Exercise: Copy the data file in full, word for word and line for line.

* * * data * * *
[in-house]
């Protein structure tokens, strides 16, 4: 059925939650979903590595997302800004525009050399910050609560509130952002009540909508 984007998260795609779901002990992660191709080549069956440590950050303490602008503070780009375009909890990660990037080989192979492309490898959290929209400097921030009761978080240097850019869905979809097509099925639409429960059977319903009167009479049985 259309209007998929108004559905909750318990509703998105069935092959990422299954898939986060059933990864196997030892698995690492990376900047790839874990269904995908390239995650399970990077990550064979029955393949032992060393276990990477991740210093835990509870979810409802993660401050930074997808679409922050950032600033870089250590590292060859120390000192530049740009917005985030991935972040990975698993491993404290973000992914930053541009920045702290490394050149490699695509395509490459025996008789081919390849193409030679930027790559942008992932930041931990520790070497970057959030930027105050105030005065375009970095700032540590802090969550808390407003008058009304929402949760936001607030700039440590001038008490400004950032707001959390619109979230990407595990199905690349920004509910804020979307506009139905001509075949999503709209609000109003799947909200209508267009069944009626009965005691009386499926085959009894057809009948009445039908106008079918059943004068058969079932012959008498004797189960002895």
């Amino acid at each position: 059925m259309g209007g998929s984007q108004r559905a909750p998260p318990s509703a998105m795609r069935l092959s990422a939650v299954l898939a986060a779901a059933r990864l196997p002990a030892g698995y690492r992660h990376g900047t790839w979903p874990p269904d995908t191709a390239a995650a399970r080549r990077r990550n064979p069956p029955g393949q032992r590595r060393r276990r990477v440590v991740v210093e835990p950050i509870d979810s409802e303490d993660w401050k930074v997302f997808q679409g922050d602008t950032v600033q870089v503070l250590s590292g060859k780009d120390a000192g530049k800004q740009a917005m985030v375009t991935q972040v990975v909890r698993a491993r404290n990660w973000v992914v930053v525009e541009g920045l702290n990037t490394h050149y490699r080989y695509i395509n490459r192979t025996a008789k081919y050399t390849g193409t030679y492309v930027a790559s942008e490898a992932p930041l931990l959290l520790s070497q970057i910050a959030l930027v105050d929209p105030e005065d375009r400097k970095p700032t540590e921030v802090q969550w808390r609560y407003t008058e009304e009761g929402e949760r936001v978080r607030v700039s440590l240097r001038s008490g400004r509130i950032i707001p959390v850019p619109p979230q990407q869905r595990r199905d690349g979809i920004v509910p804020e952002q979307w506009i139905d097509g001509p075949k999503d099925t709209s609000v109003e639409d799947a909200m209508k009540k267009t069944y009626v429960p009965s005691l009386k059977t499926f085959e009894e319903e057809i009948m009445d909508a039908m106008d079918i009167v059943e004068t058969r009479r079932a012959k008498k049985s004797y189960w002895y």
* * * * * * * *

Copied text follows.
[in-house]
């Protein structure tokens, strides 16, 4: 059925939650979903590595997302800004525009050399910050609560509130952002009540909508 984007998260795609779901002990992660191709080549069956440590950050303490602008503070780009375009909890990660990037080989192979492309490898959290929209400097921030009761978080240097850019869905979809097509099925639409429960059977319903009167009479049985 259309209007998929108004559905909750318990509703998105069935092959990422299954898939986060059933990864196997030892698995690492990376900047790839874990269904995908390239995650399970990077990550064979029955393949032992060393276990990477991740210093835990509870979810409802993660401050930074997808679409922050950032600033870089250590590292060859120390000192530049740009917005985030991935972040990975698993491993404290973000992914930053541009920045702290490394050149490699695509395509490459025996008789081919390849193409030679930027790559942008992932930041931990520790070497970057959030930027105050105030005065375009970095700032540590802090969550808390407003008058009304929402949760936001607030700039440590001038008490400004950032707001959390619109979230990407595990199905690349920004509910804020979307506009139905001509075949999503709209609000109003799947909200209508267009069944009626009965005691009386499926085959009894057809009948009445039908106008079918059943004068058969079932012959008498004797189960002895």
């Amino acid at each position: 059925m259309g209007g998929s984007q108004r559905a909750p998260p318990s509703a998105m795609r069935l092959s990422a939650v299954l898939a986060a779901a059933r990864l196997p002990a030892g698995y690492r992660h990376g900047t790839w979903p874990p269904d995908t191709a390239a995650a399970r080549r990077r990550n064979p069956p029955g393949q032992r590595r060393r276990r990477v440590v991740v210093e835990p950050i509870d979810s409802e303490d993660w401050k930074v997302f997808q679409g922050d602008t950032v600033q870089v503070l250590s590292g060859k780009d120390a000192g530049k800004q740009a917005m985030v375009t991935q972040v990975v909890r698993a491993r404290n990660w973000v992914v930053v525009e541009g920045l702290n990037t490394h050149y490699r080989y695509i395509n490459r192979t025996a008789k081919y050399t390849g193409t030679y492309v930027a790559s942008e490898a992932p930041l931990l959290l520790s070497q970057i910050a959030l930027v105050d929209p105030e005065d375009r400097k970095p700032t540590e921030v802090q969550w808390r609560y407003t008058e009304e009761g929402e949760r936001v978080r607030v700039s440590l240097r001038s008490g400004r509130i950032i707001p959390v850019p619109p979230q990407q869905r595990r199905d690349g979809i920004v509910p804020e952002q979307w506009i139905d097509g001509p075949k999503d099925t709209s609000v109003e639409d799947a909200m209508k009540k267009t069944y009626v429960p009965s005691l009386k059977t499926f085959e009894e319903e057809i009948m009445d909508a039908m106008d079918i009167v059943e004068t058969r009479r079932a012959k008498k049985s004797y189960w002895y």